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What is Greenwich Mean Time (GMT)?

Setting a Standard for World Time Zones

Note: UK Time is GMT during winter - between October and March

Greenwich Mean Time or GMT is the clock time at the Royal Observatory in Greenwich, London. It is the same all year round and is not affected by Summer Time or Daylight Saving Time.

When the sun is at its highest point exactly above the Prime Meridian, it is 1200 noon at Greenwich.

View current Sun position and Midnight/Midday on Earth.

GMT is still widely used as the standard time against which all the other time zones in the world are referenced.

GMT was originally set-up to aid naval navigation when travel around the globe started to open up with the discovery of the “New World” (America) in the fifteenth century.

Read more here about the connection between accurate time-keeping, GMT and sea voyages.

GMT was not forced on to “land-lubbers” until the introduction of the railways (railroads) in the mid-nineteenth century. The developing railway network meant that Britain needed a national time system to replace the local time adopted by major towns and cities.

As Greenwich, due to the presence of the Royal Observatory, was the national centre for time and had been since 1675, the choice was obvious. Nevertheless, GMT was not adopted officially by Parliament until 2 August 1880 .

Greenwich Mean Time (GMT) was then adopted by the United States (USA) on 18 November 1883. The chosen moment was at noon, when the telegraph lines transmitted time signals to all major cities. Prior to that there were over 300 local times in the USA.

On 1 November 1884, GMT was adopted universally at the International Meridian Conference in Washington, DC, USA. As a result, the International Date Line was drawn up and 24 time zones were created.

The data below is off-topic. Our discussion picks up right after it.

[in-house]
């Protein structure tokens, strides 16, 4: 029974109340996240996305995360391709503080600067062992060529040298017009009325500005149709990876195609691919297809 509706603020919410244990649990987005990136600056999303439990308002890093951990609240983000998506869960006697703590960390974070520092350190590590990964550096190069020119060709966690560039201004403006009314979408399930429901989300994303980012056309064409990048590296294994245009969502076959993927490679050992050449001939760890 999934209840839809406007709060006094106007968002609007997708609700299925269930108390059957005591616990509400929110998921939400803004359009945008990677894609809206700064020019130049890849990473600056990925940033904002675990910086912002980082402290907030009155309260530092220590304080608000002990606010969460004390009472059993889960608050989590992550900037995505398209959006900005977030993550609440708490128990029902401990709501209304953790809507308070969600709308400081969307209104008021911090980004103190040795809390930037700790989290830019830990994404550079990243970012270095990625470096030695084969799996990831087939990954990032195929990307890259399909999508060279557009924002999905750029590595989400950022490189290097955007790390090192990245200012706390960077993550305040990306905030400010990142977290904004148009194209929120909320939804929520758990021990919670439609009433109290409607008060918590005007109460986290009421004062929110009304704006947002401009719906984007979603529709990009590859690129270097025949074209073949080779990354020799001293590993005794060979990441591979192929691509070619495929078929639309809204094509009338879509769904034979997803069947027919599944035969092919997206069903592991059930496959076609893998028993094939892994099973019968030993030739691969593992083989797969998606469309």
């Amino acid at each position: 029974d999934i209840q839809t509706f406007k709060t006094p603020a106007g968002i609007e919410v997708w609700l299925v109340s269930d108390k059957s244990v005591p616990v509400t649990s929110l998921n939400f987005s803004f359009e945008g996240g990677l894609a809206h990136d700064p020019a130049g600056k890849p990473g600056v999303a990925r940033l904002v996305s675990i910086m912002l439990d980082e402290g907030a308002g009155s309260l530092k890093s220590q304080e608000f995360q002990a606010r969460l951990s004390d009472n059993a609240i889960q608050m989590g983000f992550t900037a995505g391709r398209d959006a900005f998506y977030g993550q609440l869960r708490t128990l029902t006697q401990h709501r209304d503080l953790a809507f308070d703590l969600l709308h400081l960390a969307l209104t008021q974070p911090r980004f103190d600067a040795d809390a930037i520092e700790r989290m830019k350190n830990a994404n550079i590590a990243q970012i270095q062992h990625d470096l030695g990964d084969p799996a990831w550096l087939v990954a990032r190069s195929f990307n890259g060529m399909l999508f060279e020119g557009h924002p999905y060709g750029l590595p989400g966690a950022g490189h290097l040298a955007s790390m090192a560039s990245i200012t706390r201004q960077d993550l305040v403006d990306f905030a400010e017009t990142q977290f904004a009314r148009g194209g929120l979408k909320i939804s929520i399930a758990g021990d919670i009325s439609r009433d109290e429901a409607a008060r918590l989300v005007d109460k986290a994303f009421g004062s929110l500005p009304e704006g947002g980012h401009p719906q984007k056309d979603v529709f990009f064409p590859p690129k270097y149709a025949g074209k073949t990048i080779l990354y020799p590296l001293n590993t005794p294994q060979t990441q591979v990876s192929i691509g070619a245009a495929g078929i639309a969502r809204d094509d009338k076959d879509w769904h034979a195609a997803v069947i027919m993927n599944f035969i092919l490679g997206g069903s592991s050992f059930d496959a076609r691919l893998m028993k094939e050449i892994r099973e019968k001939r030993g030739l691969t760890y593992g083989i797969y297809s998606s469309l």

Today, GMT is used as the UK’s civil time, or UTC. GMT has been referred to as “UT1", which directly corresponds to the rotation of the Earth, and is subject to that rotation’s slight irregularities. It is the difference between UT1 and UTC that is kept below 0.9s by the application of leap seconds.

More Greenwich history

Greenwich was a royal park and palace on a hill to the south of the River Thames east of London .

In 1675 the great race to create accurate maps for navigators had begun and Charles II offered the land to The Royal Society for Britain's first national observatory. Christopher Wren was commissioned to design the domed building and John Flamsteed was appointed the Astronomer Royal. British mapmakers began to set Longitude from Greenwich and in 1884 it was adopted as the Prime Meridian.

Every 15° longitude represents one hour's difference in time: (24 x 15 = 360, the degrees of a circle). You can work out the time at every location on earth if you know how many degrees it is east or west of Greenwich.

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The Greenwich Meridian (Prime Meridian or Longitude Zero degrees) marks the starting point of every Time Zone of the time zone map.

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Most time offsets are measured by GMT. Although GMT has been replaced by atomic time (UTC) it is still widely regarded as the correct time for every international time zone.

Check out the GMT timestamp to see how accurate your computer time is.

Where is Greenwich, England ?

  • Longitude 0° 0' 0"
  • Latitude 51° 28' 38"N (North of the Equator)

Greenwich Mean Time in Space

STS-114 Picture of International Space Station (NASA)

Greenwich Mean Time (GMT) is the time used on the International Space Station.

Greenwich Mean Time (GMT) is also known as Zulu Time .

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